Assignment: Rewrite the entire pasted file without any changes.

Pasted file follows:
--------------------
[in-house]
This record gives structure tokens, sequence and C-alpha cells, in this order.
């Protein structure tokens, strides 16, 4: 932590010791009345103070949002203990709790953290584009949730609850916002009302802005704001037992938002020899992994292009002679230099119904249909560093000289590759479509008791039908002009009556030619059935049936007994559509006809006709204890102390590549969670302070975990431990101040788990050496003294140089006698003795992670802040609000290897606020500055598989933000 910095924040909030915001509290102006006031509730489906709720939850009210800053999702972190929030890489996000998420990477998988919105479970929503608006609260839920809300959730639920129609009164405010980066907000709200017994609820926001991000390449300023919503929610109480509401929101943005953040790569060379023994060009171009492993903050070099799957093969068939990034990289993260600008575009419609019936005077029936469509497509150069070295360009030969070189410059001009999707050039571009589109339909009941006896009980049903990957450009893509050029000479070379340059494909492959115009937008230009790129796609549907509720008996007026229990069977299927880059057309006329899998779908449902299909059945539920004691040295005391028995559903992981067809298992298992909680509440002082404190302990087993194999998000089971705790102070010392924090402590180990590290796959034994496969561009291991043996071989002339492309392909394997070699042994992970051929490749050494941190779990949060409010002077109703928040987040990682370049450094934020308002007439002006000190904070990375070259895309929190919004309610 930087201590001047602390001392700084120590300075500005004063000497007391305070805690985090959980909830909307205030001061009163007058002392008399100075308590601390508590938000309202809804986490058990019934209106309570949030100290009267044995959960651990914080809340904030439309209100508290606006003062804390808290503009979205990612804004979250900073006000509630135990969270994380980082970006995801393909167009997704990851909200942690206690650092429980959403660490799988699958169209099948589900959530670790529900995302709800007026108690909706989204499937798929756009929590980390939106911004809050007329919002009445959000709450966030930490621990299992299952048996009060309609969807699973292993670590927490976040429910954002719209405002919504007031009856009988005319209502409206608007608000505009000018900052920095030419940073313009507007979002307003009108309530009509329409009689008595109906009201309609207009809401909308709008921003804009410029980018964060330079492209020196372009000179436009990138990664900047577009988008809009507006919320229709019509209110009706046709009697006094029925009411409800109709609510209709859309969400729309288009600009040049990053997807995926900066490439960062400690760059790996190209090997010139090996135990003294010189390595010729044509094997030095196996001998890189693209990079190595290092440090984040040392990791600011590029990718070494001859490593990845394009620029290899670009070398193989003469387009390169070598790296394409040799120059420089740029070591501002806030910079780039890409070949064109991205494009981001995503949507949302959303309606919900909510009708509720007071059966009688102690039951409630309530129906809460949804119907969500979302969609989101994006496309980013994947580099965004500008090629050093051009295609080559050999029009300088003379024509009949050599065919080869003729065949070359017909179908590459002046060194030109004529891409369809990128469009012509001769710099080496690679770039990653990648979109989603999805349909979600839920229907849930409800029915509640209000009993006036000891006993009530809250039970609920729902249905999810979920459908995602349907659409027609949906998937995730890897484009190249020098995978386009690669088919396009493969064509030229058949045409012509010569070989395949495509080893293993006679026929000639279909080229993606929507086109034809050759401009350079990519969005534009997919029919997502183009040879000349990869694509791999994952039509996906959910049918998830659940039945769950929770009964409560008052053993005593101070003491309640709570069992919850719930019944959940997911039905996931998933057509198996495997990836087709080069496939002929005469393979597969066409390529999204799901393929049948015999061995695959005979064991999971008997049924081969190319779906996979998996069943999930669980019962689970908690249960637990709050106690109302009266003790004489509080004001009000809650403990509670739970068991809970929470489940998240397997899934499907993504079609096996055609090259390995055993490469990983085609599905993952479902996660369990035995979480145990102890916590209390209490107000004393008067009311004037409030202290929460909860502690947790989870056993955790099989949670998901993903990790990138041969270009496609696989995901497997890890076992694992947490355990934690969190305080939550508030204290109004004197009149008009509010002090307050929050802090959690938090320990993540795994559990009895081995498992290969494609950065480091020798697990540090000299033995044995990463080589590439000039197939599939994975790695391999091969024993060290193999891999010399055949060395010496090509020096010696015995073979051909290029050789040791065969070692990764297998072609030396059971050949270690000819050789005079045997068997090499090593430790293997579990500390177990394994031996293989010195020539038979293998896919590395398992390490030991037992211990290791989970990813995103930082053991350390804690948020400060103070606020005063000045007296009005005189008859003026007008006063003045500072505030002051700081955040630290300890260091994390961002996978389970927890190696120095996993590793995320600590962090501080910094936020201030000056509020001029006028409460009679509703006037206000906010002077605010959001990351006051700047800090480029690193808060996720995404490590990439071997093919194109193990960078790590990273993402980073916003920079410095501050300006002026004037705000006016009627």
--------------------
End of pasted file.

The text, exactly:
[in-house]
This record gives structure tokens, sequence and C-alpha cells, in this order.
């Protein structure tokens, strides 16, 4: 932590010791009345103070949002203990709790953290584009949730609850916002009302802005704001037992938002020899992994292009002679230099119904249909560093000289590759479509008791039908002009009556030619059935049936007994559509006809006709204890102390590549969670302070975990431990101040788990050496003294140089006698003795992670802040609000290897606020500055598989933000 910095924040909030915001509290102006006031509730489906709720939850009210800053999702972190929030890489996000998420990477998988919105479970929503608006609260839920809300959730639920129609009164405010980066907000709200017994609820926001991000390449300023919503929610109480509401929101943005953040790569060379023994060009171009492993903050070099799957093969068939990034990289993260600008575009419609019936005077029936469509497509150069070295360009030969070189410059001009999707050039571009589109339909009941006896009980049903990957450009893509050029000479070379340059494909492959115009937008230009790129796609549907509720008996007026229990069977299927880059057309006329899998779908449902299909059945539920004691040295005391028995559903992981067809298992298992909680509440002082404190302990087993194999998000089971705790102070010392924090402590180990590290796959034994496969561009291991043996071989002339492309392909394997070699042994992970051929490749050494941190779990949060409010002077109703928040987040990682370049450094934020308002007439002006000190904070990375070259895309929190919004309610 930087201590001047602390001392700084120590300075500005004063000497007391305070805690985090959980909830909307205030001061009163007058002392008399100075308590601390508590938000309202809804986490058990019934209106309570949030100290009267044995959960651990914080809340904030439309209100508290606006003062804390808290503009979205990612804004979250900073006000509630135990969270994380980082970006995801393909167009997704990851909200942690206690650092429980959403660490799988699958169209099948589900959530670790529900995302709800007026108690909706989204499937798929756009929590980390939106911004809050007329919002009445959000709450966030930490621990299992299952048996009060309609969807699973292993670590927490976040429910954002719209405002919504007031009856009988005319209502409206608007608000505009000018900052920095030419940073313009507007979002307003009108309530009509329409009689008595109906009201309609207009809401909308709008921003804009410029980018964060330079492209020196372009000179436009990138990664900047577009988008809009507006919320229709019509209110009706046709009697006094029925009411409800109709609510209709859309969400729309288009600009040049990053997807995926900066490439960062400690760059790996190209090997010139090996135990003294010189390595010729044509094997030095196996001998890189693209990079190595290092440090984040040392990791600011590029990718070494001859490593990845394009620029290899670009070398193989003469387009390169070598790296394409040799120059420089740029070591501002806030910079780039890409070949064109991205494009981001995503949507949302959303309606919900909510009708509720007071059966009688102690039951409630309530129906809460949804119907969500979302969609989101994006496309980013994947580099965004500008090629050093051009295609080559050999029009300088003379024509009949050599065919080869003729065949070359017909179908590459002046060194030109004529891409369809990128469009012509001769710099080496690679770039990653990648979109989603999805349909979600839920229907849930409800029915509640209000009993006036000891006993009530809250039970609920729902249905999810979920459908995602349907659409027609949906998937995730890897484009190249020098995978386009690669088919396009493969064509030229058949045409012509010569070989395949495509080893293993006679026929000639279909080229993606929507086109034809050759401009350079990519969005534009997919029919997502183009040879000349990869694509791999994952039509996906959910049918998830659940039945769950929770009964409560008052053993005593101070003491309640709570069992919850719930019944959940997911039905996931998933057509198996495997990836087709080069496939002929005469393979597969066409390529999204799901393929049948015999061995695959005979064991999971008997049924081969190319779906996979998996069943999930669980019962689970908690249960637990709050106690109302009266003790004489509080004001009000809650403990509670739970068991809970929470489940998240397997899934499907993504079609096996055609090259390995055993490469990983085609599905993952479902996660369990035995979480145990102890916590209390209490107000004393008067009311004037409030202290929460909860502690947790989870056993955790099989949670998901993903990790990138041969270009496609696989995901497997890890076992694992947490355990934690969190305080939550508030204290109004004197009149008009509010002090307050929050802090959690938090320990993540795994559990009895081995498992290969494609950065480091020798697990540090000299033995044995990463080589590439000039197939599939994975790695391999091969024993060290193999891999010399055949060395010496090509020096010696015995073979051909290029050789040791065969070692990764297998072609030396059971050949270690000819050789005079045997068997090499090593430790293997579990500390177990394994031996293989010195020539038979293998896919590395398992390490030991037992211990290791989970990813995103930082053991350390804690948020400060103070606020005063000045007296009005005189008859003026007008006063003045500072505030002051700081955040630290300890260091994390961002996978389970927890190696120095996993590793995320600590962090501080910094936020201030000056509020001029006028409460009679509703006037206000906010002077605010959001990351006051700047800090480029690193808060996720995404490590990439071997093919194109193990960078790590990273993402980073916003920079410095501050300006002026004037705000006016009627």